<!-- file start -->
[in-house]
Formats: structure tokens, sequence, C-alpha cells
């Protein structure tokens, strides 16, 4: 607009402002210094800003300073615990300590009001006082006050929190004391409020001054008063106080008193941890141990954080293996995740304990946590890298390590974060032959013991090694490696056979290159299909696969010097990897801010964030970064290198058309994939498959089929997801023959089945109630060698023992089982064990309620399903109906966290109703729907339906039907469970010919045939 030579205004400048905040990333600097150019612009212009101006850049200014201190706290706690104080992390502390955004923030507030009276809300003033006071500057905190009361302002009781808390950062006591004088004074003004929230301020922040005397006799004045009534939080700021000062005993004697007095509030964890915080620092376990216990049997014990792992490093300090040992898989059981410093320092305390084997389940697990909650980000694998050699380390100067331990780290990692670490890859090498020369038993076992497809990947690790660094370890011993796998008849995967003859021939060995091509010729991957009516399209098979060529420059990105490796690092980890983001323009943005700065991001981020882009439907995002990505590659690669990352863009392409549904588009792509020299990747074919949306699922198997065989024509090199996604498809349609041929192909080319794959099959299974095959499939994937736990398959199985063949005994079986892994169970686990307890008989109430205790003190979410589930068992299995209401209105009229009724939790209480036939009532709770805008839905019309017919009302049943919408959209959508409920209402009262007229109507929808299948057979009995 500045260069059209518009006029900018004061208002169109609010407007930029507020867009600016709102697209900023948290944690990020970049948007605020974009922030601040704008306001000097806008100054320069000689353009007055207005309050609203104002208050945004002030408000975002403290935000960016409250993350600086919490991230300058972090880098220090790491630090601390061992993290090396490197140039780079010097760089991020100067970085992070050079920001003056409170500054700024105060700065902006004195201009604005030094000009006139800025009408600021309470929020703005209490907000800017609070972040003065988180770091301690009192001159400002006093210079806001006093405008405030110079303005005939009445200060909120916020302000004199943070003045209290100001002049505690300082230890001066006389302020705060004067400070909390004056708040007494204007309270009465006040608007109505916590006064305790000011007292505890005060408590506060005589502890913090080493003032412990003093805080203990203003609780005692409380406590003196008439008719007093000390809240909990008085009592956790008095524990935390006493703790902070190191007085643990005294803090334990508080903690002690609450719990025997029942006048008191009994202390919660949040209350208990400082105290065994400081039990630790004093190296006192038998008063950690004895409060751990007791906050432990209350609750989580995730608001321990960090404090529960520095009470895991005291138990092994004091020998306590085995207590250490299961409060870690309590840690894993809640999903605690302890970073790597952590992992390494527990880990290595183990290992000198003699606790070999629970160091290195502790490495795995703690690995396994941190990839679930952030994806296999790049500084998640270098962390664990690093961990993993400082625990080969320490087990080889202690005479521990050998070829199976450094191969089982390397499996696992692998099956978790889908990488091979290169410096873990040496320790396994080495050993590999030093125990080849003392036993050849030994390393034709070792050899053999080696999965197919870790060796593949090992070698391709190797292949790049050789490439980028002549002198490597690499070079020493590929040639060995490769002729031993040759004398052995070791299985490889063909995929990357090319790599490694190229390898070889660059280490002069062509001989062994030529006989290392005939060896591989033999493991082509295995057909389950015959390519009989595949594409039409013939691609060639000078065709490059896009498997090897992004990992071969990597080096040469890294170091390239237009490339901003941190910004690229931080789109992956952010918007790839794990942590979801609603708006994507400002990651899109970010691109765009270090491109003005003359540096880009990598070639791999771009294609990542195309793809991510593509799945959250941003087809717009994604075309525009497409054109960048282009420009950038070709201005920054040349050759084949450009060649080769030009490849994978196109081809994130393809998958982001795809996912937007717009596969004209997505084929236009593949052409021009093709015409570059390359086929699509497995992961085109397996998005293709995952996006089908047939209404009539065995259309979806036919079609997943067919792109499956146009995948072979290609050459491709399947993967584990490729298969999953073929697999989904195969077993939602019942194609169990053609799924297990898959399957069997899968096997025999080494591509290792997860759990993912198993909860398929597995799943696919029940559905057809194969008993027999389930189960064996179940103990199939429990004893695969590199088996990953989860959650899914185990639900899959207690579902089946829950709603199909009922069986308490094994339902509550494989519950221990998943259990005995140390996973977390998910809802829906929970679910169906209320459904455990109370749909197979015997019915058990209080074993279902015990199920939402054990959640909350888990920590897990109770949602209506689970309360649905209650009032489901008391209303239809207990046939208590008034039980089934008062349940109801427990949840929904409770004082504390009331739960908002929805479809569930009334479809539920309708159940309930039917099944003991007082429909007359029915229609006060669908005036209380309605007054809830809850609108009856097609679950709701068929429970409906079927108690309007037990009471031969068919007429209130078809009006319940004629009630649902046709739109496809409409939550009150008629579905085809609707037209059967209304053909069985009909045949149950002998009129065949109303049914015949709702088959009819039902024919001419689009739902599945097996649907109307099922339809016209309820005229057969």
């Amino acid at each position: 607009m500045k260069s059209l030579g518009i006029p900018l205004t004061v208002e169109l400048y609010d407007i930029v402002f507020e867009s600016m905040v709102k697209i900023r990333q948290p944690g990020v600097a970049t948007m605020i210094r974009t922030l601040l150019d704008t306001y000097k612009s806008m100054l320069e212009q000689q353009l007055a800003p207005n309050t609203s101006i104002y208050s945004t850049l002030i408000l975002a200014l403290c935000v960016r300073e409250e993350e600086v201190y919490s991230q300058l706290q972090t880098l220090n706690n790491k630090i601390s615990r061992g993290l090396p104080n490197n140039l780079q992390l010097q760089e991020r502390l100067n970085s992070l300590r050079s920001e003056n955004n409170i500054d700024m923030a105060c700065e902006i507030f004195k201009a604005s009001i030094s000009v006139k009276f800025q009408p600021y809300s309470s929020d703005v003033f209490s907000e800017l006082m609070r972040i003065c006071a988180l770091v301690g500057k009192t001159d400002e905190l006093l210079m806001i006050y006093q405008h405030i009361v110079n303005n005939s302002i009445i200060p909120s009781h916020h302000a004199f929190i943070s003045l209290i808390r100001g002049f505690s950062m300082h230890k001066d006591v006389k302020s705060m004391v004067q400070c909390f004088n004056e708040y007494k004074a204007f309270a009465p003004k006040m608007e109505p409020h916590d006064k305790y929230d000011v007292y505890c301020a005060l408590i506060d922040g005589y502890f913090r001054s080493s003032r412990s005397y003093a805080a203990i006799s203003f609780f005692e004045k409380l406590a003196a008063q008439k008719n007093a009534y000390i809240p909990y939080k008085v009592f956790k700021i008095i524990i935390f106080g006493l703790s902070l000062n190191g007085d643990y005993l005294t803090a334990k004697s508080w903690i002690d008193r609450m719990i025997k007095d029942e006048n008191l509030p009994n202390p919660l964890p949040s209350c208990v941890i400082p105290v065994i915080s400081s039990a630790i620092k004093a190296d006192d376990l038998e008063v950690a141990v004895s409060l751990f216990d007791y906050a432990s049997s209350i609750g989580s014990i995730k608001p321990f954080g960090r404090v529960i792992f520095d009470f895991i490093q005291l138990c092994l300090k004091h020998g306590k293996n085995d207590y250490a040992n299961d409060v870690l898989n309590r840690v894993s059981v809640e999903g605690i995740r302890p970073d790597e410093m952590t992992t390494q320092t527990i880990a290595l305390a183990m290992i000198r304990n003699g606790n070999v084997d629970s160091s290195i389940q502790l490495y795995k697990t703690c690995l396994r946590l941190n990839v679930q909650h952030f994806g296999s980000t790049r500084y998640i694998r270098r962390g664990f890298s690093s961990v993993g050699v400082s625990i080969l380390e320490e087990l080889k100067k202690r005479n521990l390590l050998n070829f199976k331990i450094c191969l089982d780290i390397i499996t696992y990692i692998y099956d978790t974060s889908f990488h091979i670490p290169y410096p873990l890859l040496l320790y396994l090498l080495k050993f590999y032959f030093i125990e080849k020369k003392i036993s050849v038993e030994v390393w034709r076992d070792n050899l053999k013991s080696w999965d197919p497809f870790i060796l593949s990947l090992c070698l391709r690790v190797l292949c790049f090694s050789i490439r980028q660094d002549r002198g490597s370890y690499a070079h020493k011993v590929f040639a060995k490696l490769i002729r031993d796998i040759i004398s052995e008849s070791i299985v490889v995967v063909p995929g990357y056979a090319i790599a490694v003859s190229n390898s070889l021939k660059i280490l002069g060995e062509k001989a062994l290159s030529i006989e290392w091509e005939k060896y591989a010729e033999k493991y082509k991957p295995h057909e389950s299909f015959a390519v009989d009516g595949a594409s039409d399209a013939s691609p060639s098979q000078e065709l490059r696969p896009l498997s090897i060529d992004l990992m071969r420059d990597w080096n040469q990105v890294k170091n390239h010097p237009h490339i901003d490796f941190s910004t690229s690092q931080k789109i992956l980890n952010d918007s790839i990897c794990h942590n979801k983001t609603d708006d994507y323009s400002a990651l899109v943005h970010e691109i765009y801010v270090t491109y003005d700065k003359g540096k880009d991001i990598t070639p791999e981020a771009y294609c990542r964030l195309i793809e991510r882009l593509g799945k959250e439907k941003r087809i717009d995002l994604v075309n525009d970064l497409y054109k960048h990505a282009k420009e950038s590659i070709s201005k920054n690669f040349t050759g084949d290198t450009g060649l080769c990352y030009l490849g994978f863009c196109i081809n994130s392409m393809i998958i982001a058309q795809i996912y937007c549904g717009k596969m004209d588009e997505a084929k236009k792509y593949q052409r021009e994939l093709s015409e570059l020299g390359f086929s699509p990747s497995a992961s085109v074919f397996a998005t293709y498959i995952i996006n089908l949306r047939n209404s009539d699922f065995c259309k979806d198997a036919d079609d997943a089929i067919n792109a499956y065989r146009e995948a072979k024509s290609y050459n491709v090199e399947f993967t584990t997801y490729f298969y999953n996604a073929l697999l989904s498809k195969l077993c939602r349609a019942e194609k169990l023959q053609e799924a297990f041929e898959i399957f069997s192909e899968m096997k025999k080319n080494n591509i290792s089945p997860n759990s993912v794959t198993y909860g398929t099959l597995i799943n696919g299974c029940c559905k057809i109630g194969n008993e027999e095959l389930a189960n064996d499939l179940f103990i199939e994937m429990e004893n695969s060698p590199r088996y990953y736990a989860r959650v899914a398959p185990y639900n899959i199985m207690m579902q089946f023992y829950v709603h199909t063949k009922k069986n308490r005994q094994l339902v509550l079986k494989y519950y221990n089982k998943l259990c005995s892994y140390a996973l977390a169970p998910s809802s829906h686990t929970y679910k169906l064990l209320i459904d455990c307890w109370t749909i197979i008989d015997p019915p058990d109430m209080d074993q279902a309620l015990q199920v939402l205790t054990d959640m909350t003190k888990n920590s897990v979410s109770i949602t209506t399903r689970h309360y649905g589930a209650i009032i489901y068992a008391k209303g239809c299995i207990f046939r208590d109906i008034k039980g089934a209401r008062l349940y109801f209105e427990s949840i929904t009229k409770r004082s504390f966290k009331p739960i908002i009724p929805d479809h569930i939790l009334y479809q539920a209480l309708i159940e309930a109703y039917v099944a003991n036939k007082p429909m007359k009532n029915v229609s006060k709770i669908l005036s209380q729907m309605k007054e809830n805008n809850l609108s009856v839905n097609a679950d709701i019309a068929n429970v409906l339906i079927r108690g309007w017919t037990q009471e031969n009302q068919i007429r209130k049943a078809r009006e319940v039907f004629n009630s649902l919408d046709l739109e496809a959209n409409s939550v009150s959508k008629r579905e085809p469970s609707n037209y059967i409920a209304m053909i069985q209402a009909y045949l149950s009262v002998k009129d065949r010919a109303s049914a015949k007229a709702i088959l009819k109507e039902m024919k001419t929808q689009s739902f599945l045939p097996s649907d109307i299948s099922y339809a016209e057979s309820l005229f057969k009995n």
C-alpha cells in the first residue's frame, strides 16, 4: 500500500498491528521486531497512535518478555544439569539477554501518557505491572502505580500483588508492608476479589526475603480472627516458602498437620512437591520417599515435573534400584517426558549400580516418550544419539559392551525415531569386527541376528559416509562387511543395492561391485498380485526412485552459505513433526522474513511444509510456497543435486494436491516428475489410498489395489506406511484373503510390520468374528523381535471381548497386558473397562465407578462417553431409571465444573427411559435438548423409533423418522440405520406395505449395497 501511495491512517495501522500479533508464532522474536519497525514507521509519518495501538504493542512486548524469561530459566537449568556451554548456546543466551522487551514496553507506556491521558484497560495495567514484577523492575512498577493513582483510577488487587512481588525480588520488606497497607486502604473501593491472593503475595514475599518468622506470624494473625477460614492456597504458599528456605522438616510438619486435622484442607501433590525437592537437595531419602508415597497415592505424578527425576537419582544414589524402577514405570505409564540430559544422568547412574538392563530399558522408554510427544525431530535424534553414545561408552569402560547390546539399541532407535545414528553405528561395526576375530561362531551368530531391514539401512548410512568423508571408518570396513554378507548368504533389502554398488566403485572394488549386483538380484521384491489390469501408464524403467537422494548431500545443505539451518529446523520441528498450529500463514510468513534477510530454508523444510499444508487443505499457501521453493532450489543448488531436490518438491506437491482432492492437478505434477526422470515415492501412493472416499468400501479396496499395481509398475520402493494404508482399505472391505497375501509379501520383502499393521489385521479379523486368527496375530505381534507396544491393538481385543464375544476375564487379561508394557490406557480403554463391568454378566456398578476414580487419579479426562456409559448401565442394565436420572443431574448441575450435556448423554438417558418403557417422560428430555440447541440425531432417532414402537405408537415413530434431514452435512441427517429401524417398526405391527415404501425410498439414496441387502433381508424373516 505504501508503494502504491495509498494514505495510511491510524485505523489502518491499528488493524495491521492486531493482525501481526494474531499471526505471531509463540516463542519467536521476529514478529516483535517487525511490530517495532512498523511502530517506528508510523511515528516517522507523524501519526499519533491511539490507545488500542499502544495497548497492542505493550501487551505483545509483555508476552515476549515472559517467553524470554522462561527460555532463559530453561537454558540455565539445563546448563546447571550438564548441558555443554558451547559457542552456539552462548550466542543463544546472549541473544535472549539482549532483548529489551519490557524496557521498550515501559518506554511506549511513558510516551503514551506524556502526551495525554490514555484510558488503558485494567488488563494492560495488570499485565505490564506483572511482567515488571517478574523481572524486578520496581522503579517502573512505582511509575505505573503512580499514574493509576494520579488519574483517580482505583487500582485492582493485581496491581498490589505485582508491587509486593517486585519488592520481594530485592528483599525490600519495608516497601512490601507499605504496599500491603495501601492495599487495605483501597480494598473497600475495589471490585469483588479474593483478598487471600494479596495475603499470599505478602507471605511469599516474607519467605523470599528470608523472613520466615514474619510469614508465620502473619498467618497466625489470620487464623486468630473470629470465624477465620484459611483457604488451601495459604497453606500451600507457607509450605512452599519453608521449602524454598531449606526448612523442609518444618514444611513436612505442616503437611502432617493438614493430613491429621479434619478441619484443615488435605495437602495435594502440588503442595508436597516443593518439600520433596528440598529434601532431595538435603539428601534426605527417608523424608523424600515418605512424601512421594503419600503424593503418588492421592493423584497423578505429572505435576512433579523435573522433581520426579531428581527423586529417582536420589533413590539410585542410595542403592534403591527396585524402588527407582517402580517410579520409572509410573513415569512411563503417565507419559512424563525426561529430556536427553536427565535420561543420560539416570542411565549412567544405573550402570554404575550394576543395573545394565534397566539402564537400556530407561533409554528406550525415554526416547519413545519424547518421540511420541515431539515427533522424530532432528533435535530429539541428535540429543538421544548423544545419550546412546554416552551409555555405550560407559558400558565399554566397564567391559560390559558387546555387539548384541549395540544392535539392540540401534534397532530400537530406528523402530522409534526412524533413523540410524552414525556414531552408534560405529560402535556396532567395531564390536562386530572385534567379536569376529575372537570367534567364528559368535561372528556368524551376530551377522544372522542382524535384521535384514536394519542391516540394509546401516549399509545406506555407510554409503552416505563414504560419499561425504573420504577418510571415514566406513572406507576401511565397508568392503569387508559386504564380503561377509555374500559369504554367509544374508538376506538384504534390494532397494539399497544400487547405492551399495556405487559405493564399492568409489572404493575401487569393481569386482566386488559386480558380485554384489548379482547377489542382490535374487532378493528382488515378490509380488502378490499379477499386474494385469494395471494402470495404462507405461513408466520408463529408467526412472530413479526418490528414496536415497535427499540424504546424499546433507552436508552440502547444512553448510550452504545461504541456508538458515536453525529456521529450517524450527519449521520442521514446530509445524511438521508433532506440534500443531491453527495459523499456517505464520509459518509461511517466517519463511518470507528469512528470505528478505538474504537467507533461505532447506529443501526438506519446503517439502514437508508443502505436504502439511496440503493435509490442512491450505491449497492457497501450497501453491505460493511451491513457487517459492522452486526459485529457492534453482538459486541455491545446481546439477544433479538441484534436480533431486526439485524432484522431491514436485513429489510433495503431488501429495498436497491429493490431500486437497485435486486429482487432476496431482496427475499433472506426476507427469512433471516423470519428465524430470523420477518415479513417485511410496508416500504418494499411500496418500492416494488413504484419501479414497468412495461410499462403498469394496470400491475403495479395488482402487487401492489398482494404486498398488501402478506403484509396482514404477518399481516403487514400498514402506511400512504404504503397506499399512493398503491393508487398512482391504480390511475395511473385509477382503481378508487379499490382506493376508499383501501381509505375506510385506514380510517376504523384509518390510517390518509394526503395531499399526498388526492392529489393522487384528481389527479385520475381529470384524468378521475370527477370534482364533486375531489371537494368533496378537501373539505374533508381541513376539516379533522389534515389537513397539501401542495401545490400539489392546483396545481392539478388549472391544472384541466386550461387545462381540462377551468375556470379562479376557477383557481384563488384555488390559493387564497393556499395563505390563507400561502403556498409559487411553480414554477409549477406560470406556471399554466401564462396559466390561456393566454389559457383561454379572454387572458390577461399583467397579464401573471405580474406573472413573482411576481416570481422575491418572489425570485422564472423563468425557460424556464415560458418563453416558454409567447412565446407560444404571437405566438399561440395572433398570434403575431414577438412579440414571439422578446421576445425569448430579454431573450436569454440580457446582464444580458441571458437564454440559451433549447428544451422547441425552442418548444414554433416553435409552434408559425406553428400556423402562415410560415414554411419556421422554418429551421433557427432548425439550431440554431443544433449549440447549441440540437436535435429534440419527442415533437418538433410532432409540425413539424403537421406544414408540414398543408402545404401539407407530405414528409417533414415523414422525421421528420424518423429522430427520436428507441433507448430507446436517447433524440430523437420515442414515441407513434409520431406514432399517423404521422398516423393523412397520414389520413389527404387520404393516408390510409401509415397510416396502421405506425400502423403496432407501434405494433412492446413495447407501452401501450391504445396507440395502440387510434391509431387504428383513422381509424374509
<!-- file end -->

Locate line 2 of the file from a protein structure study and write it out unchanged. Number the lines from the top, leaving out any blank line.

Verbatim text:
Formats: structure tokens, sequence, C-alpha cells